Do you speak French? In Canada, close to 10 million* Francophones and francophiles can answer yes to that question. What about when you ask Franco-Ontarians if they can speak French? They’ll answer yes, of course. But behind that yes, you may very well sense something more: a deep and legitimate indignation. For, once again, Francophones’ fundamental language rights are threatened in Ontario.
It all started on November 15, 2018, during an economic update given by the Ontario Minister of Finance Vic Fedeli. Without notice—and, in my opinion, without logic or reason—he told the Legislative Assembly that the Office of the French-Language Services Commissioner was being eliminated and the Ontario French-language university project was being cancelled. For the province’s 620,000 French speakers, that amounted to halting the improvement of services in their mother tongue and restricting their access to French-language postsecondary education. Unsurprisingly, the reaction was swift. Social media went wild. Support came from all over the country, and I would like to thank the teachers’ unions who have backed us. Very quickly, a resistance movement sprang up, then 14,000 people marched in some 30 demonstrations throughout the province and in others across the country. But Francophones and francophiles won’t stop there, because, for us, the battle is far from over.
I can’t say that the Government of Ontario’s decision was entirely unexpected. As far back as the Conservative leadership race, in March 2018, Doug Ford had shown his true colours, promising to eliminate the 2015 sex education curriculum, a progressive program introduced by the preceding Ontario government that took today’s realities into account. It wasn’t looking good for the world of education. Once elected premier, he brought back the 1998 physical and health education curriculum and launched what he later called the “largest consultation ever in Ontario’s history.” As you know, this consultation on education was open to anyone interested, and included a mishmash of questions about sex ed, cell phones, math, standardized testing and any other issues the general public felt like raising. And as a bonus for Doug Ford, this Don Quixote righting wrongs caused by public education and teachers, the consultation form included a direct link to the Ontario College of Teachers to make it easier to file a complaint against any teacher.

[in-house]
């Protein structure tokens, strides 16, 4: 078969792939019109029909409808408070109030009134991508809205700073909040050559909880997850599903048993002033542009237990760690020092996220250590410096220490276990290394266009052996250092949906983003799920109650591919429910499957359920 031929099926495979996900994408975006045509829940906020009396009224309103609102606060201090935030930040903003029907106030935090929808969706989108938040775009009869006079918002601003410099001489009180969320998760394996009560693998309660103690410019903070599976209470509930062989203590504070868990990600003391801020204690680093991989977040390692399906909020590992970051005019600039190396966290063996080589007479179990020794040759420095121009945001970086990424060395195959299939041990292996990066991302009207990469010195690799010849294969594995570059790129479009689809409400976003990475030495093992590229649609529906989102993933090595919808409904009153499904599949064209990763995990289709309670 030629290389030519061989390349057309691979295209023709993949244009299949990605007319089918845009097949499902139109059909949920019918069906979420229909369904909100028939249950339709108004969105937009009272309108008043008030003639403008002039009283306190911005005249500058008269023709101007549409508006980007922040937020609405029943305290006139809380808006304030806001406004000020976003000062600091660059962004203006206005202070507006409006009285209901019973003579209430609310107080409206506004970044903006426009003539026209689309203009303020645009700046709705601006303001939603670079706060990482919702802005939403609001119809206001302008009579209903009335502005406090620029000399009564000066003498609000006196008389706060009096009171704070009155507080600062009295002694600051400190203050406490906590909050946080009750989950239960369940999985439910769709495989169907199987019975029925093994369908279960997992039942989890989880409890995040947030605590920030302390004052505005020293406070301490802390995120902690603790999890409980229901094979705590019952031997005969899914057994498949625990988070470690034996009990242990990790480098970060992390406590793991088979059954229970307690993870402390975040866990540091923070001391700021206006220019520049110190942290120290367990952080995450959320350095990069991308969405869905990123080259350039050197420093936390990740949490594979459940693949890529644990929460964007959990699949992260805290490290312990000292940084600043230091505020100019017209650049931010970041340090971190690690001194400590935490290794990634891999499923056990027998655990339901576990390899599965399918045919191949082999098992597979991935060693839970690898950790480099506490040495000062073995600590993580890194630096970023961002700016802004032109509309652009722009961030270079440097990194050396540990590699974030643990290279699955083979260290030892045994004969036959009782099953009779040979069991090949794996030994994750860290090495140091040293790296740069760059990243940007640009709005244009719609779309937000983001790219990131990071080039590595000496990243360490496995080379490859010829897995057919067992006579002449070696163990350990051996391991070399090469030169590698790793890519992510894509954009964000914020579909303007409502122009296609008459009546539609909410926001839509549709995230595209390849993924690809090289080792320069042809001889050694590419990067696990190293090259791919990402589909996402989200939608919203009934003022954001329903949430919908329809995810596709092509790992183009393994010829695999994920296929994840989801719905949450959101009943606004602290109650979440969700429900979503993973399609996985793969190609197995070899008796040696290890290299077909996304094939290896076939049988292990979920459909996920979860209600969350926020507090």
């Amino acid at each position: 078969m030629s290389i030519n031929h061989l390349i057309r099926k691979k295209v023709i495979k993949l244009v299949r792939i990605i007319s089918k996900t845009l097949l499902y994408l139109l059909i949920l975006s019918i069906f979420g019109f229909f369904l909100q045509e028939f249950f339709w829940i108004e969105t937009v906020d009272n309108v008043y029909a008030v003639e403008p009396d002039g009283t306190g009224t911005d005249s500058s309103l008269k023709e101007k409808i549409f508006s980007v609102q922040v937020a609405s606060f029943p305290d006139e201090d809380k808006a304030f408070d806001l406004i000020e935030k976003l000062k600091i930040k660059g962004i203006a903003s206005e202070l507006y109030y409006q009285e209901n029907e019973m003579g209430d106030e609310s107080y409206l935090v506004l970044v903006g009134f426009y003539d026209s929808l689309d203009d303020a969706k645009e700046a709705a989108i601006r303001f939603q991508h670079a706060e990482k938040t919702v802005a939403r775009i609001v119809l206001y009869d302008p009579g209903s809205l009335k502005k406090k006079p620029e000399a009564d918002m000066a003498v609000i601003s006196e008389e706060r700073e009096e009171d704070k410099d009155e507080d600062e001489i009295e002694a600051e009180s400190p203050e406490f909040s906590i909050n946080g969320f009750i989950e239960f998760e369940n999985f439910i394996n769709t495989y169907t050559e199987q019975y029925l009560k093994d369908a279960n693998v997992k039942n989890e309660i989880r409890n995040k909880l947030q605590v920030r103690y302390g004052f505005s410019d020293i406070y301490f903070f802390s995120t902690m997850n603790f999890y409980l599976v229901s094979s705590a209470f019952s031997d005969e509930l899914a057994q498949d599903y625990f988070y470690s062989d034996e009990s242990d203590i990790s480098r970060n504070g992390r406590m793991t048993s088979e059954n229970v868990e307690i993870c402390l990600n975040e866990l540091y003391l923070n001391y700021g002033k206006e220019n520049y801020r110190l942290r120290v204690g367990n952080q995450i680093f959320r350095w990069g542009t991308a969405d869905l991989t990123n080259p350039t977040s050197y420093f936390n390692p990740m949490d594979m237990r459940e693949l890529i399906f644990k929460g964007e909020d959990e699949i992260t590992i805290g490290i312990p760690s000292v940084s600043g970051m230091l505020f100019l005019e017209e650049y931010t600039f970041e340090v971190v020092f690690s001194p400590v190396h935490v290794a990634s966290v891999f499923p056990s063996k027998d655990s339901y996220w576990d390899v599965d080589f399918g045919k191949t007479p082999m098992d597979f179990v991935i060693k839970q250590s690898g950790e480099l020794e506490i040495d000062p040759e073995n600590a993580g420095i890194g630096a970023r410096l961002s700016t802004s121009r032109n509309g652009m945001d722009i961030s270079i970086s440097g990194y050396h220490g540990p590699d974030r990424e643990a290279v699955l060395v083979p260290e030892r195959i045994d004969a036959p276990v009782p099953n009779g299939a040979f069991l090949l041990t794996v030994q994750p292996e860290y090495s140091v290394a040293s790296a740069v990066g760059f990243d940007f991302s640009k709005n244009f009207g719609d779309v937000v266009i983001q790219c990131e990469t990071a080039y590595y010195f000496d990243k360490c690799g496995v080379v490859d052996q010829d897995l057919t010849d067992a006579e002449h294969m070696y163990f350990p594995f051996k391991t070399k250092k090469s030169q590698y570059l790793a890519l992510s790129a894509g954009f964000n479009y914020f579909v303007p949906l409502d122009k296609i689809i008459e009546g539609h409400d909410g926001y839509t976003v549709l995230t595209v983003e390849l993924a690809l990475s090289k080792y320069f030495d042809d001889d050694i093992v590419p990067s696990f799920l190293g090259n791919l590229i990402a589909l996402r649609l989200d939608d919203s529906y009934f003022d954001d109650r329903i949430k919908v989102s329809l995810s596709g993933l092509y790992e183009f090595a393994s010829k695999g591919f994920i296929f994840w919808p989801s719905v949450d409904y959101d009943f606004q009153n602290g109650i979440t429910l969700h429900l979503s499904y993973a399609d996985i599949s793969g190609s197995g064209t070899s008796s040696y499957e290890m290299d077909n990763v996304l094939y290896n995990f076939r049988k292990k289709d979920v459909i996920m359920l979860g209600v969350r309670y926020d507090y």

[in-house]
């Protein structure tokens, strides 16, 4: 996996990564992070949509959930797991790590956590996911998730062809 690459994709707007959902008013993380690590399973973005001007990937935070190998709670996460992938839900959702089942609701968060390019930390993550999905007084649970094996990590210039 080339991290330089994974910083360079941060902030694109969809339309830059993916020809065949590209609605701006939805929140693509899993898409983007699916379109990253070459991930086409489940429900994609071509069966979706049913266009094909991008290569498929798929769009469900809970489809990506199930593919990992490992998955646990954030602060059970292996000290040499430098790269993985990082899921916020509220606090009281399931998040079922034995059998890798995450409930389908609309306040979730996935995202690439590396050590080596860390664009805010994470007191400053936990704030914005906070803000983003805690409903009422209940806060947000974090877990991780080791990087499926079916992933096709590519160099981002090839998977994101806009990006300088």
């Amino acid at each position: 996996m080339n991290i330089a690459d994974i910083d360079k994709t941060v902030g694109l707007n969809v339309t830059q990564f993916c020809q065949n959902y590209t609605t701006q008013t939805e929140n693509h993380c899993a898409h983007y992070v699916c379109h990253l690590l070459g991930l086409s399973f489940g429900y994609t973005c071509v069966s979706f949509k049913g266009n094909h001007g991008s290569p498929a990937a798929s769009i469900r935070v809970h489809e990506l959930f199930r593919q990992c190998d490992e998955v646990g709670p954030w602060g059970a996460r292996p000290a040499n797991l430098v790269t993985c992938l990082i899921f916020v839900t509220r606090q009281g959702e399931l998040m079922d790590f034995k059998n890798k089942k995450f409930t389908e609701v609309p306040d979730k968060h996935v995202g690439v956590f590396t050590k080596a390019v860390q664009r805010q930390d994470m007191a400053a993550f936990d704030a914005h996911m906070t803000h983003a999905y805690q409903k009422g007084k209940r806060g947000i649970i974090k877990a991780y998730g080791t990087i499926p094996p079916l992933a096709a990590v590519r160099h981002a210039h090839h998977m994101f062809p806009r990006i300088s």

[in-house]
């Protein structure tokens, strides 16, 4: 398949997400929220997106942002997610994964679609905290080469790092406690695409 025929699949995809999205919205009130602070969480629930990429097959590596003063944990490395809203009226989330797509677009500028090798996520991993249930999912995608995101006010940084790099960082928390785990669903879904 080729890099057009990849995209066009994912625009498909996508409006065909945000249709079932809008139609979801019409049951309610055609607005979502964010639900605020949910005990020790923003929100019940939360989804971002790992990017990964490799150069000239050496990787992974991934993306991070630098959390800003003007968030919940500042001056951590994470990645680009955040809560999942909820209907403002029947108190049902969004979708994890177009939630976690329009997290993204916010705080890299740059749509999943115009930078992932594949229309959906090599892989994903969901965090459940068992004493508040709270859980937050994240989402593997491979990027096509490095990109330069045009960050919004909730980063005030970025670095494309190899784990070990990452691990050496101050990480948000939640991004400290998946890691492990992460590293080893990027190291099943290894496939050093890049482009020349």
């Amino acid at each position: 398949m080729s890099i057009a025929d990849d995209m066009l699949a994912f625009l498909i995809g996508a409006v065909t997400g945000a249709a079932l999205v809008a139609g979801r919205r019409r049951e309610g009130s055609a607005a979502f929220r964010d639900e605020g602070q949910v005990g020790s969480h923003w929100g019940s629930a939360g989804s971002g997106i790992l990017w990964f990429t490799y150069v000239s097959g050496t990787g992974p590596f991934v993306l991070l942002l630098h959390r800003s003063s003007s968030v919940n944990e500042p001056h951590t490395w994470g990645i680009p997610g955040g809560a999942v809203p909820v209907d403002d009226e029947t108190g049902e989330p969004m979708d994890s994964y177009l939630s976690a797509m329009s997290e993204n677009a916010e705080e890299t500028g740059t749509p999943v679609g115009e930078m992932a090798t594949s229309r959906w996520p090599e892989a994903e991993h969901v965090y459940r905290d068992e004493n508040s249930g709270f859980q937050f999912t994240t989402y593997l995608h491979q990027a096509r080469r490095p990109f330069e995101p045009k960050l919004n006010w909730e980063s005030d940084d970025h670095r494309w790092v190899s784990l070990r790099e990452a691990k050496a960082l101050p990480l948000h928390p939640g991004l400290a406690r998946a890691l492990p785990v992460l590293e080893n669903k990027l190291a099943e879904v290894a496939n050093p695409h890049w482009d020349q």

So a current of populism seems to be running through Ontario. Whether it’s a matter of introducing a program to sell beer for a dollar or cancelling the increase in the minimum wage, the surprise announcements just keep coming—and the unions are mobilizing. Because unlike Doug Ford, unions come to the defence of very real causes, which often affect society as a whole.
In Ontario, as elsewhere, populism will probably continue to grow, and, like the winter wind, will usher in ideas “for the people,” behind which a lack of transparency and a lack of rigour may be hiding. The Donald Trumps of this world claim to be the only ones who represent “the people.” Yet everything suggests that they fail to understand the importance of community. If circumstances demand and the labour unions are forced to mount the barricades, we’ll do it—exactly as we did in the protests of December 1. The Association des enseignantes et des enseignants franco-ontariens turned out, all over the province, along with a great many of its members. We know how to demonstrate and advocate for our rights. We’re well trained. It’s in our DNA.
Do you speak French? We not only speak French, we live in French. We go to school in our language, we work in our language and we age in our language. And we have every intention of ensuring that future generations will be able to continue to make the same choice.
And that’s why the collective voice of Francophones is resounding all over the country right now.
It’s our language, our culture and our right.
Rémi Sabourin is President of the Association des enseignantes et des enseignants franco-ontariens.